Wood sound diffuser
This artwork is a wood sound diffuser. Created with different type of woods, it is totally handmade. It is considered eco-friendly and can be used as a sound diffuser art panel. Created by WoodBlocker in Greece, we offer free shipping all around the globe.
It forms an abstract wall art mosaic made of reclaimed wood blocks. Each piece is handmade cut and painted on hand. This hanging wall art has sound absorbing properties. It is called a sound diffuser. It improves sound diffusion in a space.
This product is ready for dispatch. Reproduction is possible. Please notice that some differentiations in tints and thicknesses should be expected.
We include SHIPPING in the price.
The materials used are mainly wood such as
Pine wood white and grey painted
Dimensions and weight
The artwork shown on the picture has the following dimensions:
The length is 150cm and height 60cm. The depth is 10cm, Weight: 26 Kg
55x55cm, 10Kg, 435 euros
100x55cm, 15Kg, 850 euros
125x55cm, 20Kg, 995 euros
It can be hanged with a wooden stand in the back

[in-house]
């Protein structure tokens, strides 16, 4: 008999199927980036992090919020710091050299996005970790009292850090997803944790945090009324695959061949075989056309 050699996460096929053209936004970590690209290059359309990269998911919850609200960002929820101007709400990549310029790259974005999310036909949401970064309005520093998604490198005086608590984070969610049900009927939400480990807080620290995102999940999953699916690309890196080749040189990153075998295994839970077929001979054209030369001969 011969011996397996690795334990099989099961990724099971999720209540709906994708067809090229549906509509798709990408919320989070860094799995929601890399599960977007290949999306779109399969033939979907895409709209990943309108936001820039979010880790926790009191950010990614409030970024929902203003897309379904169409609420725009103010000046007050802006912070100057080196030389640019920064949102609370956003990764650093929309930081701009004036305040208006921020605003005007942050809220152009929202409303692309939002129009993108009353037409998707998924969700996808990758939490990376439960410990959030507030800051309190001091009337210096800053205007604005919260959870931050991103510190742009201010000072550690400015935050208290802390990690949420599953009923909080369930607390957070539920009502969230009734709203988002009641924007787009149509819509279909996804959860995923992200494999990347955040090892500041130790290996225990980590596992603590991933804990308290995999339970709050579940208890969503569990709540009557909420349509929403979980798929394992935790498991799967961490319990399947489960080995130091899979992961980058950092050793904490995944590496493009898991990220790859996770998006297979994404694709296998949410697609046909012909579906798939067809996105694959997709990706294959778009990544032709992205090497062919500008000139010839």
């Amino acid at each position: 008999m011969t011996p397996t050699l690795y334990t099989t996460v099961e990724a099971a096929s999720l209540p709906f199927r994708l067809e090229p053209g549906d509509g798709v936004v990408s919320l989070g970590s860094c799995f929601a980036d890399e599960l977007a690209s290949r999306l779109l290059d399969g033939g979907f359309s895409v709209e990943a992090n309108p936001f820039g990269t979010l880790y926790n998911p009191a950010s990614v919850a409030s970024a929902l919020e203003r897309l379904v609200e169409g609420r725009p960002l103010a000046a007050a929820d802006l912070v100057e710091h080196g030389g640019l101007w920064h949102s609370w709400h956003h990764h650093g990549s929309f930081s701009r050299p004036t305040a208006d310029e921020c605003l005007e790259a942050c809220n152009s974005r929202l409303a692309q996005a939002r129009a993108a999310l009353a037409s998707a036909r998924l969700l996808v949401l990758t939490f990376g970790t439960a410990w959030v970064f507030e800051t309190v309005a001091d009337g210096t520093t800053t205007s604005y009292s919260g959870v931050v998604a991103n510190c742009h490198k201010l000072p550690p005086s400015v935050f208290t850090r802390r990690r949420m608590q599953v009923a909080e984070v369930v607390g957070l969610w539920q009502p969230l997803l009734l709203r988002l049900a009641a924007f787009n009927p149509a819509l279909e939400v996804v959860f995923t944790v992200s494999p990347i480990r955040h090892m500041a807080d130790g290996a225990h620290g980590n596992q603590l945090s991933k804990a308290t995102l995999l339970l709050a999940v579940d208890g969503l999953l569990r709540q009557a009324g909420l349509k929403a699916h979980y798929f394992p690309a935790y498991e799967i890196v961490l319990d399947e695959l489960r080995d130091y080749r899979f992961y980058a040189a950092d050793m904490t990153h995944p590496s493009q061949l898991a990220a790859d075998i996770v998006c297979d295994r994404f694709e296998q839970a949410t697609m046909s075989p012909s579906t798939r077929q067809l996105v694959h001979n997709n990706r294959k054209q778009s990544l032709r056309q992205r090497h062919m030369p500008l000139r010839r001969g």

You can either screw a base (included) into the wall.
Or you can hang it from hooks we include
Time of process and shipping
The times are as follows:
Estimated time for preparation: 10 days
Estimated time of shipping: 5 to 10 days with Greek Post office
The Shipping cost included in price, therefore shipping is free of charge.
What is a sound diffuser anyway?
Acoustic diffusers are specially crafted sound treatment structures that diffuse an incoming sound evenly. Typically, a sound that strikes a surface is absorbed, reflected, or transmitted.
Diffusers are typically used in concert halls, performance venues, and recording studios. The choice of building material to make a diffuser is endless.
Some history about sound and architecture…
After the Greco-Roman antiquity, Leonardo da Vinci (1452-1519) realized that air was needed, among other things, as a means of spreading sound and that the sound spread at a finite speed. Physical study and interpretation of acoustics made significant progress with Galileo (1564-1642) and his contemporary, Marin Mersenne (1588-1648), who determined experimentally the mathematical relationships between frequency, length, mass of a vibrant string, completing the work of the Pythagoreans 2000 years ago. Between 1630 and 1680, many researchers, including Mersen, conducted experimental measurements of the speed of sound in the air. From the 19th century until the 19th century. many scholars have devoted their studies to hearing problems. However, all were limited to studying the physical phenomenon and much less to normal acoustics and psychoacoustics.